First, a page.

All of this is as it should be, I think. The participation of lay folks in the full-on practice including multiple retreats (sesshin) each year is important. The existence of places where that can be done, and where a few interested folks who want to live communally while devoting years or a lifetime to retreat, remains also important. Should society spin apart in various ways, small hermitages - rather than large establishments that are hard to maintain, heat, and staff - will be key. As will solitary practitioners who conceal themselves, and normal folks integrating practice with so-called "normal" lives.

~ Meido

Thank you, very insightful. As you wrote big centers, or Western style monasteries are not necessarily ideal solution. As they are they are, but quality will be always in question. Anyway big institutions in Asia since 1000 years ago were often problematic. More people one has it is more difficult to avoid poisnous interactions and corruption in the end.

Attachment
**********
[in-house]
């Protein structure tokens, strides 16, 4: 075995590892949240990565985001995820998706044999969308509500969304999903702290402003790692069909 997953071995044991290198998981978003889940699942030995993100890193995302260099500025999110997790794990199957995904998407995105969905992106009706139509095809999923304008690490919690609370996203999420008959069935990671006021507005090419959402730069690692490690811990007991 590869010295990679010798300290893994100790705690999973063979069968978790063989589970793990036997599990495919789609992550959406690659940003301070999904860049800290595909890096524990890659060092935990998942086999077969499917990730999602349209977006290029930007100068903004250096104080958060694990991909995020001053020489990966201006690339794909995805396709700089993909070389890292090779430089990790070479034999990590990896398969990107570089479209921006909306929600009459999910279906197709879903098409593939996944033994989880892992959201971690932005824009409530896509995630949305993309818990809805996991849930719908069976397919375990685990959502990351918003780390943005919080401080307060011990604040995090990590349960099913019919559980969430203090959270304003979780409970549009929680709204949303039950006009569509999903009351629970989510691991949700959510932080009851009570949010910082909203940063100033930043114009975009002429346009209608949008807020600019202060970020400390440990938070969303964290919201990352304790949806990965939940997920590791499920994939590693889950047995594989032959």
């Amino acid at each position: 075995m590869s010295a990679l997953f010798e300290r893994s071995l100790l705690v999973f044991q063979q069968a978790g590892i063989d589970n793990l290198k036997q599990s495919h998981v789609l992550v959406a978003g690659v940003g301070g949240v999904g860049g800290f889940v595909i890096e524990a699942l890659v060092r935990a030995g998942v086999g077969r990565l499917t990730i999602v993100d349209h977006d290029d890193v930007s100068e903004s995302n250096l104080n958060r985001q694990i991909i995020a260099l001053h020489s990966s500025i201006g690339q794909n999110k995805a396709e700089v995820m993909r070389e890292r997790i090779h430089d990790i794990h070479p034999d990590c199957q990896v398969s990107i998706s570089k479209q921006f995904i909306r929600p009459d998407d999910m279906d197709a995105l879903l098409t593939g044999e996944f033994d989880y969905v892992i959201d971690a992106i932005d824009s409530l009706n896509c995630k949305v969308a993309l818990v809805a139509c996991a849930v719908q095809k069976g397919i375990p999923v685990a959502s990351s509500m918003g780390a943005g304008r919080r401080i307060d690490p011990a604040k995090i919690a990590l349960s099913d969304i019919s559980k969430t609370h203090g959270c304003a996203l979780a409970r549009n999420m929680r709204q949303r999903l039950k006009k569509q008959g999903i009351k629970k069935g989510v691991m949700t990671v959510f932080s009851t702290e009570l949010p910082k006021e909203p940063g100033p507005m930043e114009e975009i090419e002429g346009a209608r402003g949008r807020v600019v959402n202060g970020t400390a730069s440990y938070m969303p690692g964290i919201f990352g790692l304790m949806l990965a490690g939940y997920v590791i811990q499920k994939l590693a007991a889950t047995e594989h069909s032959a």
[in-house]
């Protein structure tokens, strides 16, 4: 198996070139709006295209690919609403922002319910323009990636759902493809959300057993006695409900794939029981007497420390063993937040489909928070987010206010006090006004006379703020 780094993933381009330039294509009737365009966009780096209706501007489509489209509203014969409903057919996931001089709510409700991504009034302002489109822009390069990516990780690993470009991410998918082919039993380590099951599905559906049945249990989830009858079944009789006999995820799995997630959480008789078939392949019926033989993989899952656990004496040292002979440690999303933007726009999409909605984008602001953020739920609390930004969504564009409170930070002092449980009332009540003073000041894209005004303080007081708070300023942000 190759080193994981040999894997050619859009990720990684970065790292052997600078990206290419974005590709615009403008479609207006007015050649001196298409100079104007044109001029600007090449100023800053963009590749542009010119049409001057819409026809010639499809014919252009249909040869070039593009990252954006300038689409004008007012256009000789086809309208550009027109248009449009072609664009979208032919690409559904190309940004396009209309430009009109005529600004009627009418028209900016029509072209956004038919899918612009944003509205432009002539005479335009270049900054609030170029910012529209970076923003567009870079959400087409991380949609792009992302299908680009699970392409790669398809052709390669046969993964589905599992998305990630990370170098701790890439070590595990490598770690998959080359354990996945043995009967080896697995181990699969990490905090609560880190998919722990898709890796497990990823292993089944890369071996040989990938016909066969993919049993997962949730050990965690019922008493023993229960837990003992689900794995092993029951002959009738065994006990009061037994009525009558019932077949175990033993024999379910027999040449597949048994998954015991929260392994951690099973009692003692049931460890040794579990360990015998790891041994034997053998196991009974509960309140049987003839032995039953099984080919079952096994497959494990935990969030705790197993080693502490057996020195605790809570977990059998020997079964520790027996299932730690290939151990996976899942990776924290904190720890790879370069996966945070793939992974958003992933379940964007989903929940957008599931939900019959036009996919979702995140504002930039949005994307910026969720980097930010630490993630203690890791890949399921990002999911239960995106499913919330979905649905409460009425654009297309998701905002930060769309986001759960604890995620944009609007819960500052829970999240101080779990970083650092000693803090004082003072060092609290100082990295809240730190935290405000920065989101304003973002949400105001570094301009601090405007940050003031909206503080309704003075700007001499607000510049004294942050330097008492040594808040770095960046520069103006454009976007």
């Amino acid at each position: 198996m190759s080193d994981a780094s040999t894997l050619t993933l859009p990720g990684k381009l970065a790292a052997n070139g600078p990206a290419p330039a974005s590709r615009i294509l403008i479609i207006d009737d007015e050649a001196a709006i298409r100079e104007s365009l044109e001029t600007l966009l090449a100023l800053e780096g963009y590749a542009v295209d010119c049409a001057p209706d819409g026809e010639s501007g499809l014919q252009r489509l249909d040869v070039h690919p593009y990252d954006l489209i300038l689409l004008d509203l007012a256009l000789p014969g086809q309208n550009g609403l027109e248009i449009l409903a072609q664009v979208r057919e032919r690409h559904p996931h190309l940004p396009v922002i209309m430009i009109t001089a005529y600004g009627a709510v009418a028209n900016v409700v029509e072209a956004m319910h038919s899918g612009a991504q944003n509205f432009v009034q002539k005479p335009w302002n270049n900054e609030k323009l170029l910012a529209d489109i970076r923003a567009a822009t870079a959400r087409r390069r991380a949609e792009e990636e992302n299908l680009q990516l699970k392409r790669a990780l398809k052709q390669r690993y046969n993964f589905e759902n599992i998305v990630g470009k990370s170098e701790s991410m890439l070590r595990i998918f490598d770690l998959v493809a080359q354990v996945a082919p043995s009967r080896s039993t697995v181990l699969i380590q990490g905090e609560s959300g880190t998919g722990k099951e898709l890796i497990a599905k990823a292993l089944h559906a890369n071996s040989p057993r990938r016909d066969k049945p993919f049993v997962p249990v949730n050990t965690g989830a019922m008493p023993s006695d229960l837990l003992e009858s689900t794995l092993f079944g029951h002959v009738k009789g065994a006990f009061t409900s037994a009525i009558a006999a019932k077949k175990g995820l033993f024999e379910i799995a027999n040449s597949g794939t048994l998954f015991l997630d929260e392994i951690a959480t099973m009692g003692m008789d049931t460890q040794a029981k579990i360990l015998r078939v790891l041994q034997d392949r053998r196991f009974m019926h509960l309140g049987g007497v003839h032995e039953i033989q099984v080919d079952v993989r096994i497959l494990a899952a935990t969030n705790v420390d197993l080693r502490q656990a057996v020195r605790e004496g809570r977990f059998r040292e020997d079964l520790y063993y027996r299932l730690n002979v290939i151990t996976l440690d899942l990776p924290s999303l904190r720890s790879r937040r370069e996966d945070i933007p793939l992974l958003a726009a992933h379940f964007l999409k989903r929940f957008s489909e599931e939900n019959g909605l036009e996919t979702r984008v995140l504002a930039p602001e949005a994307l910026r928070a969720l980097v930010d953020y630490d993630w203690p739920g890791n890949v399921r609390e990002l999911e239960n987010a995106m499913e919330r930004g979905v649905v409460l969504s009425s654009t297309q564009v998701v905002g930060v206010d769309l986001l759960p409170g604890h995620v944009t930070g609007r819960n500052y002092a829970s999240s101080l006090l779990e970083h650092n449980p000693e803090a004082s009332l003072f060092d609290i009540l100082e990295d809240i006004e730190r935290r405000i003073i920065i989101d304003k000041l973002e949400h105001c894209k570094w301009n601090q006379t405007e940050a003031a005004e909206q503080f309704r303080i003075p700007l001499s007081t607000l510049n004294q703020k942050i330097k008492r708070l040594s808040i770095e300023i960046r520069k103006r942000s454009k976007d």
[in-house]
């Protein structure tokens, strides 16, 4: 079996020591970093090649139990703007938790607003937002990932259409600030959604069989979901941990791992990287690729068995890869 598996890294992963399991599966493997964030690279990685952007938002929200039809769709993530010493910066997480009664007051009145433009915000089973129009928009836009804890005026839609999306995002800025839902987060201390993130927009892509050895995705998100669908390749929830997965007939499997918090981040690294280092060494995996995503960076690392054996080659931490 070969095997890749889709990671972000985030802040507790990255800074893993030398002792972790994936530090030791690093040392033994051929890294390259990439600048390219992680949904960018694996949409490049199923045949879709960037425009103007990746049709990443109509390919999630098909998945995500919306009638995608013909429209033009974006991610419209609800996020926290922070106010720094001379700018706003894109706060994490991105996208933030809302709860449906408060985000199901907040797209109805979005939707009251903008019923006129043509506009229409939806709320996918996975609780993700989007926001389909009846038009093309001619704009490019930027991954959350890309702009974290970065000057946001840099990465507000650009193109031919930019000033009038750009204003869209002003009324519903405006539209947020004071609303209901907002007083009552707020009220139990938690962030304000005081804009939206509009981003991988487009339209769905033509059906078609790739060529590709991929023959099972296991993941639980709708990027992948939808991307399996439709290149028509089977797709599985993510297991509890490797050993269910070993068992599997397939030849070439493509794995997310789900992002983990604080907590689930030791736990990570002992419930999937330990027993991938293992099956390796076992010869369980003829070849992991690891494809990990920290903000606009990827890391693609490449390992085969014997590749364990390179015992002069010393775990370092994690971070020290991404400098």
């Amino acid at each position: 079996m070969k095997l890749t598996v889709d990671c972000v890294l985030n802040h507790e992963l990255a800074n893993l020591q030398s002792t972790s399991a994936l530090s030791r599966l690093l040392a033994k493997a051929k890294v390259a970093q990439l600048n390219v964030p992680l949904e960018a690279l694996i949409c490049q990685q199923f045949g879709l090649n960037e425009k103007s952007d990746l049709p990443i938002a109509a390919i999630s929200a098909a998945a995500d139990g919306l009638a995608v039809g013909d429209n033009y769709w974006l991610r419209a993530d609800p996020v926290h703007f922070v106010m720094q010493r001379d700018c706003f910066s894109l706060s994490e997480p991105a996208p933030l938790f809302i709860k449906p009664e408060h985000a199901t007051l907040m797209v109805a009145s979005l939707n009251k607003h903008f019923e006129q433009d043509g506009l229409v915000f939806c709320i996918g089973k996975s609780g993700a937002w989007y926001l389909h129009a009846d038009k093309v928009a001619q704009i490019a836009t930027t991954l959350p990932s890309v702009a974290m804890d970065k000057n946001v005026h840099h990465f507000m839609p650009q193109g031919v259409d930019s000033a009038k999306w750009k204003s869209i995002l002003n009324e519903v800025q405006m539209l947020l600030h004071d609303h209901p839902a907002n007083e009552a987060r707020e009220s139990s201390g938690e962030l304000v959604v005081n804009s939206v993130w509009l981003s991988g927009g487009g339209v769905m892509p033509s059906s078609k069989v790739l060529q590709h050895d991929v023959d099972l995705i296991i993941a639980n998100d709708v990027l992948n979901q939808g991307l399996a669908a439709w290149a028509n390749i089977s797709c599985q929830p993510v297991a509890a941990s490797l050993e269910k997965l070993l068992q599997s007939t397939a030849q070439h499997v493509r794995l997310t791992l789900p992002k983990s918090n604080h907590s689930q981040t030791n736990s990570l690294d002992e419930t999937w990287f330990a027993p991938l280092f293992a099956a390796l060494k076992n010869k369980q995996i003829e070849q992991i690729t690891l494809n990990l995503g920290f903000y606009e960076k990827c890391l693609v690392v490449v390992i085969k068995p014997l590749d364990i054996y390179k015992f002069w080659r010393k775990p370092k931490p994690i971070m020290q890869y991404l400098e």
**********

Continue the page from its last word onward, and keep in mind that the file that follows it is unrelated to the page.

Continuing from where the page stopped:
Poor hermitages with devoted serious dozen of disciples sounds very zen like ideal. I heard Joshu had no more than 20 disciples with himself... but I wanted to write about something else.
Yes lay practice could be some sort of focus at the moment. To build monastic communities could take long time, in spite of this that some could think that we have them. I did not see yet even one, which could correspond to Japanese or Chinese monasteries.
So I think very much of what happened in Japan with teachers who came from the lineage of Sogenji, i.e. Tekisui Giboku line including Tenryuji and Engakuji. Togther with revolutionary changes in Japanese society, sudden westernization, modernization etc. people like Imakita Kosen and others foound how important it was to turn to lay practice. And there were suddenly many illustrious examples like Yamaoka Tesshu student of Tekisui, Ida Toiin student of Nantembo of riznzai or soto zen lay person Ouchi Seiran - compiler of SHUSHOGI and student of famous Hara Tanzan of Daiyuzan...
It is what makes me think if there will be any lay practitioners in the West who will get that kind of fire and strong will to awaken. One has to understand that those examples of lay people had families, so called 'normal life' and were still able to throw themselves completely in zazen practice, koan, dokusan and following their zen masters... I recall one Tokyo temple were everyday bunch of lay people would show up at 5 am for dokusan and koan investigation just before work.
If there is will there is a way.

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Meido
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Re: Mahamudra same as Shikantaza